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ORIGINAL ARTICLE

The Influence of Increased Fluid Intake in the Prevention


of Urinary Stone Formation: a Systematic Review
Tommie Prasetyo, Ponco Birowo, Nur Rasyid
Department of Urology, Faculty of Medicine, Universitas Indonesia - Cipto Mangunkusumo Hospital, Jakarta,
Indonesia.
Correspondence mail:
Department of Urology, Faculty of Medicine, Universitas Indonesia - Cipto Mangunkusumo Hospital. Jl. Diponegoro
no. 71, Jakarta 10430, Indonesia. email: tommie.prasetyo@gmail.com.
Abstrak
Tujuan: untuk menelaah apakah jumlah asupan cairan berpengaruh terhadap pencegahan pembentukan
batu saluran kemih. Metode: dilakukan telaah sistematik dari database elektronik Pubmed. Semua penelitian
dengan desain randomized controlled trial (RCT), kasus kontrol, atau kohort berbahasa Inggris dimasukkan
ke dalam penelitian. Analisis data dilakukan terhadap desain penelitian, jumlah asupan cairan (volume lebih
besar menjadi kelompok eksperimen dan sebaliknya menjadi kelompok kontrol), dan risiko pembentukan batu.
Hasil: dari telaah sistematik didapatkan lima penelitian (1 RCT dan kasus kontrol pada pasien dengan riwayat
batu saluran kemih, serta 3 kohort prospektif pada pasien tanpa riwayat batu). Tiga penelitian meningkatkan
asupan cairan hingga 2,5 L/hari dan satu penelitian 2 L/hari, sedangkan satu penelitian lainnya menggunakan
target produksi urin 2 L/hari. Semua penelitian tersebut menunjukkan bahwa peningkatan jumlah asupan cairan
per hari dapat menurunkan risiko terjadinya batu saluran kemih baik primer maupun sekunder. Semua penelitian
yang disertakan dalam telaah sistematik ini ditelaah secara kritis menggunakan metode telaah kritis the Oxford
Center for Evidence-based Medicine. Kesimpulan: dapat dikatakan bahwa masih dibutuhkan bukti yang kuat untuk
menyimpulkan bahwa peningkatan asupan cairan dapat digunakan sebagai strategi pencegahan batu saluran
kemih primer karena tidak adanya data dari uji klinis yang mendukungnya. Namun untuk pencegahan rekurensi
batu saluran kemih dapat direkomendasikan peningkatan asupan cairan dengan target volume urin lebih dari
2.000 mL per hari.
Kata kunci: batu saluran kemih, peningkatan asupan cairan, pencegahan batu primer, rekurensi.
Abstract
Aim: to assess whether the volume of fluid intake influence the prevention of urinary stone formation.
Methods: a systematic review from MEDLINE Electronic database was conducted. All of the controlled trial
(RCT), case-control, and cohort studies written in English language were included in the study. Data analysis was
performed to the design of the study, volume of fluid intake (higher volume as experimental group and lower volume
as control group), and risk of stone formation. All of the included studies were appraised using the Oxford Center
for Evidence-based Medicine appraisal tool for therapy (Randomized Controlled Trial) and level of evidence.
Results: our systematic review included five studies (1 RCT and case-control study in patients with history of
urolithiasis, and 3 prospective cohorts in patients without history of urolithiasis). Three studies increased fluid
intake to 2.5 Liters/day and one study to 2 Liters/day, while one other study used the urine production target of 2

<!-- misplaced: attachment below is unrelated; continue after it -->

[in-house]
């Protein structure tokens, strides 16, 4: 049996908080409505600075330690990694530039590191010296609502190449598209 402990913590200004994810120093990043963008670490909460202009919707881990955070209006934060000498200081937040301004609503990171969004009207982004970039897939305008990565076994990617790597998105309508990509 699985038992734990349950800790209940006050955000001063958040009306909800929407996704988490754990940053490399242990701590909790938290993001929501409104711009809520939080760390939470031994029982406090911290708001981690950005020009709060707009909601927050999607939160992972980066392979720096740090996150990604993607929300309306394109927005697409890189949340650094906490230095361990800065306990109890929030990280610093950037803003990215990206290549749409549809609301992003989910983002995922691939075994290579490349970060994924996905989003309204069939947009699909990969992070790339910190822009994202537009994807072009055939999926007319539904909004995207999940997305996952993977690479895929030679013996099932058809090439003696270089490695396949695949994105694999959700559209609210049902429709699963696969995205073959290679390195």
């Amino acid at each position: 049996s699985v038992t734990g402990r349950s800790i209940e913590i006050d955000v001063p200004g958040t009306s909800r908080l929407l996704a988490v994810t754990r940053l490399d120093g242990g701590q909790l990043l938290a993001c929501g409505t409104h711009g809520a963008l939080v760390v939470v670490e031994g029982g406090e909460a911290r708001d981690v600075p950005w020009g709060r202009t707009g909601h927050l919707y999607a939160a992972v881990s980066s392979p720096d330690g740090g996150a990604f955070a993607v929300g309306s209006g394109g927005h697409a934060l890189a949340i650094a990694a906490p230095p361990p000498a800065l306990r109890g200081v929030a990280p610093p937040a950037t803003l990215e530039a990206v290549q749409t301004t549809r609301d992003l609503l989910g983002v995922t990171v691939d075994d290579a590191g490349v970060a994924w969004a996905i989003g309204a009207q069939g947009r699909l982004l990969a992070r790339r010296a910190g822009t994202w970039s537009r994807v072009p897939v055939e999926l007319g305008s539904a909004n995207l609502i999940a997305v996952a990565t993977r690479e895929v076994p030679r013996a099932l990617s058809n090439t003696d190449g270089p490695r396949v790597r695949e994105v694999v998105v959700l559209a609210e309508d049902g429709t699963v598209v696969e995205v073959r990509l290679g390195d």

Liters/day. All of these studies showed that increased fluid intake per day could decrease the risk of both primary
and secondary stone formation. Conclusion: stronger evidence are still needed to conclude that increasing fluid
intake could be utilized as a strategy to prevent primary urolithiasis because of the lack of data from the clinical
Acta Medica Indonesiana - The Indonesian Journal of Internal Medicine

253

Tommie Prasetyo

Acta Med Indones-Indones J Intern Med

trials supporting it. However, to prevent the recurrence of urolithiasis, increasing fluid intake could be recommended
with the urine volume target of more than 2,000 mL/day.
Key words: urolithiasis, increased fluid intake, primary stone prevention, recurrence.

Introduction

It is undeniable that urolithiasis remains as


the highlight in the urology clinic in many parts
of the world, including in Indonesia. According to
the guideline for the management of urolithiasis
from the Indonesian Urological Association, the
biggest portion of urology patients in Indonesia
present with urolithiasis.1 The prevalence and
incidence tends to increase over time, which is
associated with a modern lifestyle, which lacks
fluid intake, with high calorie and salt diet, lack
of diet fiber and alkali, and worsened by lack
of exercise.2 The healthcare costs incurred by
episodic management of urolithiasis has not
been cheap. A study in France demonstrated
that the healthcare costs incurred for an episode
of urolithiasis approached nearly five million
Rupiahs.3 Furthermore, with the high recurrence
rate of 30-50% after 5 years, 4 urolithiasis
certainly exhausted quite an expensive cost for
each patient.
Stone formation in the urinary tract is highly
affected by the urine concentration of the stone
forming salt. A cheap and simple strategy to
prevent urolithiasis that has been proposed for
several decades is increasing the fluid intake.
The society has already known about the advice
of drinking eight glasses of water per day, but
the advice is lack of evidence. This systematic
review is aimed to assess the influence of
increased fluid intake to the prevention of urinary
stone formation. There was a similar systematic
review from the Cochrane Collaboration that
could not find any Randomized Controlled Trial
(RCT) of increased water intake for the primary
prevention of urinary stone.5 In this review we
were broadening our search to prospective cohort
and case-control design.
Methods